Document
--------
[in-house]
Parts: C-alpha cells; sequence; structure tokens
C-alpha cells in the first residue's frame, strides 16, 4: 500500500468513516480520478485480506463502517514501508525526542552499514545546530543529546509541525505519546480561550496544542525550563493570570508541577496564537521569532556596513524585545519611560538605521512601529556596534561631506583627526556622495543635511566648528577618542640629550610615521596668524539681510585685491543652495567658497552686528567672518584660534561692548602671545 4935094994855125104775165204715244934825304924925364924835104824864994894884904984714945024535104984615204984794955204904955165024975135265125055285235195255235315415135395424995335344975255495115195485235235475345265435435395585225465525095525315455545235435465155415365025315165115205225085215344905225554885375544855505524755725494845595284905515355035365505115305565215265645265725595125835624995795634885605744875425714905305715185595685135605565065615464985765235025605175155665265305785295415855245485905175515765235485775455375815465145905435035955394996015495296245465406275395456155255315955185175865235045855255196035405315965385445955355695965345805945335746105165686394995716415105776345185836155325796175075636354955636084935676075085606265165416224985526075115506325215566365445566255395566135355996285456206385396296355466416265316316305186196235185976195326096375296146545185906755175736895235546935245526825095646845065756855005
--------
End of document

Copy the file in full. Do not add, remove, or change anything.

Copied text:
[in-house]
Parts: C-alpha cells; sequence; structure tokens
C-alpha cells in the first residue's frame, strides 16, 4: 500500500468513516480520478485480506463502517514501508525526542552499514545546530543529546509541525505519546480561550496544542525550563493570570508541577496564537521569532556596513524585545519611560538605521512601529556596534561631506583627526556622495543635511566648528577618542640629550610615521596668524539681510585685491543652495567658497552686528567672518584660534561692548602671545 4935094994855125104775165204715244934825304924925364924835104824864994894884904984714945024535104984615204984794955204904955165024975135265125055285235195255235315415135395424995335344975255495115195485235235475345265435435395585225465525095525315455545235435465155415365025315165115205225085215344905225554885375544855505524755725494845595284905515355035365505115305565215265645265725595125835624995795634885605744875425714905305715185595685135605565065615464985765235025605175155665265305785295415855245485905175515765235485775455375815465145905435035955394996015495296245465406275395456155255315955185175865235045855255196035405315965385445955355695965345805945335746105165686394995716415105776345185836155325796175075636354955636084935676075085606265165416224985526075115506325215566365445566255395566135355996285456206385396296355466416265316316305186196235185976195326096375296146545185906755175736895235546935245526825095646845065756855005